Murray Perahia’s programmes are always tidily thought through, exploring interrelationships between pieces and building progressively, often from Bach to Chopin via Beethoven. This was no different, with Bach and Chopin the bread to a sandwich of late Brahms and lesser-known Beethoven and Schubert. Though the Chopin was a little abrupt, this was a thorougly satisfying concert.

Sophistication and sensitivity are Perahia trademarks, particularly in Bach. Played with a Mozartean grace in the slower movements and a Beethovenian intensity in the quicker dances, this was Bach of a flexible, cantabile quality that one rarely hears even now that the period-instrument movement’s zeal is dying away. The exquisite placing of the Allemande’s opening notes – hands balanced, contrapuntal and delicate of touch – heralded a performance of elegant buoyancy. Sadness, as in the Sarabande, had a dignified air, whilst the inventive joys of the Gavotte were delivered with an aristocratic loftiness, the grading of its staccato chords immaculate. The Gigue, taken with a vigorous but far from overbearing zest, shocked with its jovial lightness of touch and freedom of fugal articulation.

If fluidity had characterised the Bach, it continued in the first movement of the Beethoven. A steep ritardando from its opening chords did not seem out of place when followed by a rubato so clearly wedded to rhythmic propulsion and a focus on harmonic shifts. There was a sharp clarity of attack here, even if that showed how much this Op. 90 sonata is a preparatory work for the Hammerklavier and the Op. 110. Regardless, Perahia pointed us forwards further still, enjoying harmonic clashes and suspensions such as to be found in the Brahms later in the concert. Yet after the concentration of the Bach and the Beethoven’s first movement, Beethoven’s tricky airiness in the second half fell comparatively flat. Although the lyricism of its heavily repeated melody at times tended interestingly towards Schubert’s Impromptus, the rapt simplicity Perahia brought to other parts of this programme were slightly missing here.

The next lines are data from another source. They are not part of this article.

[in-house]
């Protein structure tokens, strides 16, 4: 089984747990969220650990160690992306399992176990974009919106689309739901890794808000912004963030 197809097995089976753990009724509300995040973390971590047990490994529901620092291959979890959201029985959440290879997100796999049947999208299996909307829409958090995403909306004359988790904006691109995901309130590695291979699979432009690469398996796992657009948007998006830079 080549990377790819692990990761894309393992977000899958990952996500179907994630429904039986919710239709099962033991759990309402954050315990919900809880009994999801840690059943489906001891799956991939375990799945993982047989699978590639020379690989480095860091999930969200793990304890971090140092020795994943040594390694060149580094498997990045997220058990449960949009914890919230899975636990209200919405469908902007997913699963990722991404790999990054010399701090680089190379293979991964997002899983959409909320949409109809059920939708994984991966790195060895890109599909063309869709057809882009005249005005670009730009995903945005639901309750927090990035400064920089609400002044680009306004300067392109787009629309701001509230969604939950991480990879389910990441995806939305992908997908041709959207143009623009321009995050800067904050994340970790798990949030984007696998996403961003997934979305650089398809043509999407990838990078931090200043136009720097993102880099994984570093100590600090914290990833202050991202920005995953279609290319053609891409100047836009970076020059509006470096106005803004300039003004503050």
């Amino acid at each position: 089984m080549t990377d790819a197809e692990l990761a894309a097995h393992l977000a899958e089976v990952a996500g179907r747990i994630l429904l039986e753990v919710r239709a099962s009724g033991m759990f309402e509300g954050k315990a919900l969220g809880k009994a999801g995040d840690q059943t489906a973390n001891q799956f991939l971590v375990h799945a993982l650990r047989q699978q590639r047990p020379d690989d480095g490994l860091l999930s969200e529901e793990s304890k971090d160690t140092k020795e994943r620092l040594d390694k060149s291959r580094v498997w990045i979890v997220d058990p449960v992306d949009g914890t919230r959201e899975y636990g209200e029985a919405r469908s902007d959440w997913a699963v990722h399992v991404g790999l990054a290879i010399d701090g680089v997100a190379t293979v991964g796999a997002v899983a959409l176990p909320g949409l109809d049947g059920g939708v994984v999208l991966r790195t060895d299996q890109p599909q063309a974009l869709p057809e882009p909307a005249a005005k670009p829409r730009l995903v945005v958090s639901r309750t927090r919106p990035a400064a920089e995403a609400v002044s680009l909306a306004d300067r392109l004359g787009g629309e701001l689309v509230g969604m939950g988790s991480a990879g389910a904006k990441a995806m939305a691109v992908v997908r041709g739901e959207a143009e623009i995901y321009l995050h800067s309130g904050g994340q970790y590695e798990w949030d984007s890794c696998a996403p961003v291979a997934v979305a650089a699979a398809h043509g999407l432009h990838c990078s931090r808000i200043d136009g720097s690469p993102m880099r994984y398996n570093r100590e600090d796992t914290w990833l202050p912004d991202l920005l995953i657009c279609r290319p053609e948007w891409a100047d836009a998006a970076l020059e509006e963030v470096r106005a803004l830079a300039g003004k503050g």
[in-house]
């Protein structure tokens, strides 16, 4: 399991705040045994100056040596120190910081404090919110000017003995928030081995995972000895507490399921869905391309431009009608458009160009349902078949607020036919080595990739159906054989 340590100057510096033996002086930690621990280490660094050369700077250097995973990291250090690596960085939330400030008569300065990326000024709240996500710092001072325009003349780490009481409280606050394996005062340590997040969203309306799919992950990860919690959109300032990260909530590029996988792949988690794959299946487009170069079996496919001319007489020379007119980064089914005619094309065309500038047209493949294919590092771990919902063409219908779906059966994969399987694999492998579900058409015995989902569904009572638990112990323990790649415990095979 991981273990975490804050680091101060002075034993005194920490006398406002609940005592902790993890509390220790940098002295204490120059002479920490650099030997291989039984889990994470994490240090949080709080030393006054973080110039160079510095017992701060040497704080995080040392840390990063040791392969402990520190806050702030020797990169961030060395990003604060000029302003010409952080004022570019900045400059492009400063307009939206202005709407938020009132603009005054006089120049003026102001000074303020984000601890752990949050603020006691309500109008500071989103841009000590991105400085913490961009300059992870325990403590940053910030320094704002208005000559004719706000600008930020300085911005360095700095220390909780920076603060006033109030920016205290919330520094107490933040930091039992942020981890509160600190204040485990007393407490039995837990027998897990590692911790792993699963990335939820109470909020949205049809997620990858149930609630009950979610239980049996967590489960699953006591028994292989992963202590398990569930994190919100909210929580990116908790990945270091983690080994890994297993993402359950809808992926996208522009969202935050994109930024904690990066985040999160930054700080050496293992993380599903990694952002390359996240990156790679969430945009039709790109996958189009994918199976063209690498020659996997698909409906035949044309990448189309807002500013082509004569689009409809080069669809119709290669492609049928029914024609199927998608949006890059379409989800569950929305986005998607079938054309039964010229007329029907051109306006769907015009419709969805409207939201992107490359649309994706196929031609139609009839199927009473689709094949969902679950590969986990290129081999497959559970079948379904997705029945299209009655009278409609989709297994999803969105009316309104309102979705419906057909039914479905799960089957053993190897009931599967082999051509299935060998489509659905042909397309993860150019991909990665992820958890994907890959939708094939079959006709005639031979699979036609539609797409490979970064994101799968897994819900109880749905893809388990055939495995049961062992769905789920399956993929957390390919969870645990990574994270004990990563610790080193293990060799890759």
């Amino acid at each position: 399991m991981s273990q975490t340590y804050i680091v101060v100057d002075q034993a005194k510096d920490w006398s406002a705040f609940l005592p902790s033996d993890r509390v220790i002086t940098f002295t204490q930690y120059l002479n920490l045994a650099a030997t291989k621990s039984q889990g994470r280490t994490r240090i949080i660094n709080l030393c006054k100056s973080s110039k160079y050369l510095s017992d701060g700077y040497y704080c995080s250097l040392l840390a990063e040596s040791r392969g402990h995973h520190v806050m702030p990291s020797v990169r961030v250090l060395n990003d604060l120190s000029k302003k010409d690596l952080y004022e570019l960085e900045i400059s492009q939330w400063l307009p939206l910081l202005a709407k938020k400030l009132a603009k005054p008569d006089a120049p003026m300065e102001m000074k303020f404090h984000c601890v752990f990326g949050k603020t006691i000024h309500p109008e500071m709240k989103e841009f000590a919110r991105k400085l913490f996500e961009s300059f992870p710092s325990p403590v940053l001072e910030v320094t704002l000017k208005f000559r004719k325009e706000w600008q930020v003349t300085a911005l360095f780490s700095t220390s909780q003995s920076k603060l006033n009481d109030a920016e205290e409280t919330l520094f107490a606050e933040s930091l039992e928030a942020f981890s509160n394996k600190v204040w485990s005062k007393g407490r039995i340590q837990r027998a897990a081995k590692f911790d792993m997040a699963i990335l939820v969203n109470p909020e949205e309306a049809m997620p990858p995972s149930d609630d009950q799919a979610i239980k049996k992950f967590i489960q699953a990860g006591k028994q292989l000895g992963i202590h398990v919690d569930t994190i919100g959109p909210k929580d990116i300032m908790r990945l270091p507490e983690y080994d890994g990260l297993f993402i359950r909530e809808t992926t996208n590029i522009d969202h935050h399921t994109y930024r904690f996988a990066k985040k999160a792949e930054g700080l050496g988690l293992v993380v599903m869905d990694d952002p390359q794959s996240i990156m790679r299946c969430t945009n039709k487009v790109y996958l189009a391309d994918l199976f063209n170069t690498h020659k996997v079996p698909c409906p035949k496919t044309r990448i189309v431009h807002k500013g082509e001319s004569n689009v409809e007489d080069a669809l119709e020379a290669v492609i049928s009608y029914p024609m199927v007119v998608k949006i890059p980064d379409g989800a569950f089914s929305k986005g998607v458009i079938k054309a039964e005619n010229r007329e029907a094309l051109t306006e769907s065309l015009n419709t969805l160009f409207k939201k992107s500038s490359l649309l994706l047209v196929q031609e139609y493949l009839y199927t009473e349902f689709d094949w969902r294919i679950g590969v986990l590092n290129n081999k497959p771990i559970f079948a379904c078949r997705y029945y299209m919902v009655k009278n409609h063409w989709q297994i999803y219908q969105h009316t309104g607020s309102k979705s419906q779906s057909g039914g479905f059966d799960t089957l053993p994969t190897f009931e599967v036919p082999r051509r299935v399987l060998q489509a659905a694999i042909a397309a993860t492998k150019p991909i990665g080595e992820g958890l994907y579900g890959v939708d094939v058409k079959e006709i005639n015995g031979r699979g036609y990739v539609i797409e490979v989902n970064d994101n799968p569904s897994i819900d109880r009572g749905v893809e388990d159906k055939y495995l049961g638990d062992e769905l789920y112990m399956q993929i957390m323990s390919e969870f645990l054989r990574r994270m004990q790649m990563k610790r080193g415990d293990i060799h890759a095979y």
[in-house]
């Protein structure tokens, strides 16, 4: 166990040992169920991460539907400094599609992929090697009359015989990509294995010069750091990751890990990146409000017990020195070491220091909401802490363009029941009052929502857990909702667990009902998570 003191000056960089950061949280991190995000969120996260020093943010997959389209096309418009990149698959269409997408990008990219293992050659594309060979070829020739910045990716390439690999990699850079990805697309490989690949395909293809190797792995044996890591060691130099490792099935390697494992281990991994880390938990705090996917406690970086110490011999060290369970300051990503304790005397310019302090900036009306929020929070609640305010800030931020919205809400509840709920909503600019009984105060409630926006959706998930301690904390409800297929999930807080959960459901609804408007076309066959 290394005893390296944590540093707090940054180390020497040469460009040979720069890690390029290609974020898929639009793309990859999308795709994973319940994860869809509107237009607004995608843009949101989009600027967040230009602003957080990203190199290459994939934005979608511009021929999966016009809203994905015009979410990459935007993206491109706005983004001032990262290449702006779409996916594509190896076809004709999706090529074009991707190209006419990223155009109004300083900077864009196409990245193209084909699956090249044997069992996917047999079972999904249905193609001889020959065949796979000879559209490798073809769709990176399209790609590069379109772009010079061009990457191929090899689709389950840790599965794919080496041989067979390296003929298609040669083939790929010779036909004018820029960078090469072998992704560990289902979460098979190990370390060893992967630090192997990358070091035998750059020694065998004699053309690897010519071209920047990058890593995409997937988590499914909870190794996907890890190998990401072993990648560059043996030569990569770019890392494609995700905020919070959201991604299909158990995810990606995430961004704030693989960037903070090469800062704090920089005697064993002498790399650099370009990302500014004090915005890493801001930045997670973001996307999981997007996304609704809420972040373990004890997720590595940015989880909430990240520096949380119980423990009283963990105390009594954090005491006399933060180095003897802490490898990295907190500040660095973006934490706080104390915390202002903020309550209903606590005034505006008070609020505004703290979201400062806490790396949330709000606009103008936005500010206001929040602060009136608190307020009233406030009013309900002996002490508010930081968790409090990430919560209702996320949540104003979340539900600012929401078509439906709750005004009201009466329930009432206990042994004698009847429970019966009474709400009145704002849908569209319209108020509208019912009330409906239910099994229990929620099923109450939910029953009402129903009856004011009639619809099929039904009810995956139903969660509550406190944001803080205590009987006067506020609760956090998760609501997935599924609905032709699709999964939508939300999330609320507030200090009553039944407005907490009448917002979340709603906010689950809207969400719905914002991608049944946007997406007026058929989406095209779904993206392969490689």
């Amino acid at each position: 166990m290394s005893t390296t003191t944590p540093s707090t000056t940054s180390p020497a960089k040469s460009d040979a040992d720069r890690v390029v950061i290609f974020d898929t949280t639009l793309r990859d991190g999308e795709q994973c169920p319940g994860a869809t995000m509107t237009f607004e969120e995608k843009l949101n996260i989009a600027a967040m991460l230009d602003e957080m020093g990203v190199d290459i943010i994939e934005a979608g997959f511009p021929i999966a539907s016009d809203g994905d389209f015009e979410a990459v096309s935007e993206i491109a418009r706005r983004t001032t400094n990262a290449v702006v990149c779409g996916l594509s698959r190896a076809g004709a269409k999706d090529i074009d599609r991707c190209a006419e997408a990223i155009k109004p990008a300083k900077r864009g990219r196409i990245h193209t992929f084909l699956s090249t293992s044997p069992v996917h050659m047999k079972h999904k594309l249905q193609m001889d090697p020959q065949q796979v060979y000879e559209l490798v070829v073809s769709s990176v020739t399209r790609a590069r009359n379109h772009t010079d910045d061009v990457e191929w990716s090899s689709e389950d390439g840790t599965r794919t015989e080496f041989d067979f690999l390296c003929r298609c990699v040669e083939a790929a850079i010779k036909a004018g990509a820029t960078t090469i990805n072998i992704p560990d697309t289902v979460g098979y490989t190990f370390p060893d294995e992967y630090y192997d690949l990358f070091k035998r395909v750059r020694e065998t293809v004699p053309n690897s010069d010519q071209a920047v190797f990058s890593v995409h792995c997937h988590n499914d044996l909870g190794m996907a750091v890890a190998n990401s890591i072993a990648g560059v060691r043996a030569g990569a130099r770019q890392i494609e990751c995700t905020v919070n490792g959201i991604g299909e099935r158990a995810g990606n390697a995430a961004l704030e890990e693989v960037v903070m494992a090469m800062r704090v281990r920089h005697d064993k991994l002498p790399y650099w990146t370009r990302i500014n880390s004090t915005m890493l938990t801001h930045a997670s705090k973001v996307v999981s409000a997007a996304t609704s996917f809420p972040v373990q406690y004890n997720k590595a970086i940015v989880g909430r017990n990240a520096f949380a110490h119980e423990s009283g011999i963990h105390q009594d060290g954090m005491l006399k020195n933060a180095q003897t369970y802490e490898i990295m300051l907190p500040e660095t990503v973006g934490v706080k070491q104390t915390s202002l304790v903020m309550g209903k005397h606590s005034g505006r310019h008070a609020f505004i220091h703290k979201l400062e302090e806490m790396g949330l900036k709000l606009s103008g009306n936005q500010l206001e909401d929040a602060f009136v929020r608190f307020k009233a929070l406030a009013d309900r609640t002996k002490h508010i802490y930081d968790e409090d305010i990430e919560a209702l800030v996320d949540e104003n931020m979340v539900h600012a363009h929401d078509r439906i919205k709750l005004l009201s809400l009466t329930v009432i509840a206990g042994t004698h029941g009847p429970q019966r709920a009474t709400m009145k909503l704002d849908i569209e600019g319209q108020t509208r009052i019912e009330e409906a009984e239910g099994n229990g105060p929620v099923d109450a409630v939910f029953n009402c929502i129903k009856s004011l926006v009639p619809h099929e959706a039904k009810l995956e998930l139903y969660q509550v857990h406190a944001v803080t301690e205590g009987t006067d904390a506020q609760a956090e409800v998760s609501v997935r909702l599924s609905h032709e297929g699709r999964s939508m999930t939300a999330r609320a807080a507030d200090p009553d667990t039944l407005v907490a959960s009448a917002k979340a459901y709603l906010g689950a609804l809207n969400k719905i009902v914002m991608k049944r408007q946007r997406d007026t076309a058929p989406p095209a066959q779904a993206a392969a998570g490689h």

There was a brusqueness to the closing Chopin as well, at least in the context of the opening Bach’s fragility – and in a concert like this, context is key. The first Polonaise flashed by, its ornaments whizzing, its nationalism more virtuosic than ambivalent. The third Scherzo too was simultaneously curt and blurred in a wash of pedal. That said, the brief F sharp minor Prélude from Op. 28 and the C sharp minor Mazurka found Perahia at his Chopin best, the deftness of the cascading right hand in the former matched by the breeziness of the gnomic rhythmic figure in the latter.

Schubert’s earlier A major sonata (D.664) and Brahms’s final piano works (Op. 119) were back on the heavenly level of the Bach. The Schubert, perhaps the earliest of the composer’s piano sonatas to be played with regularity, seemed rightly to span Beethoven and Brahms whilst foreshadowing the terrors of the composer’s later sonata in the same key (D.959). Schubert’s typical mix of melodious hope and chronic instability came properly across, the gorgeous idylls of the first and second movements progressively shattering on their respective harmonic and rhythmic discontents.

But it was the Brahms that was most memorable. It sounded more precise than on Perahia’s magnificent recent recording, a function no doubt of the Bach that preceded it, but also more passionate still after the ambivalence of the Beethoven. Perahia’s control of the changing atmospheres of these miraculous late pieces was superb, particularly in the way the Debussy-like cloudy wispiness of the first slowly progressed downwards into the inner turmoils of a character staring helplessly skyward.

The E minor Intermezzo was a da capo aria in all but name, angrier and yet less insistent the second time around. The tempered pleasures of the short, scherzo-like C major were unstable and yet serene: the contrasts with the final Rhapsody would have been all the greater and more satisyfing had the pianist not been interrupted by applause. Despite this unhappy interruption, its moody volatility was subsumed in a single journey. The harsh irony directed at the fluttering charms of the grazioso interlude was transmuted into a triumph of the opening material – triumph such as its ambivalence allows, mocking itself before thumping out not in the expected major but in the parallel minor. Brahms’ tragic realism could not have been more cogently expressed.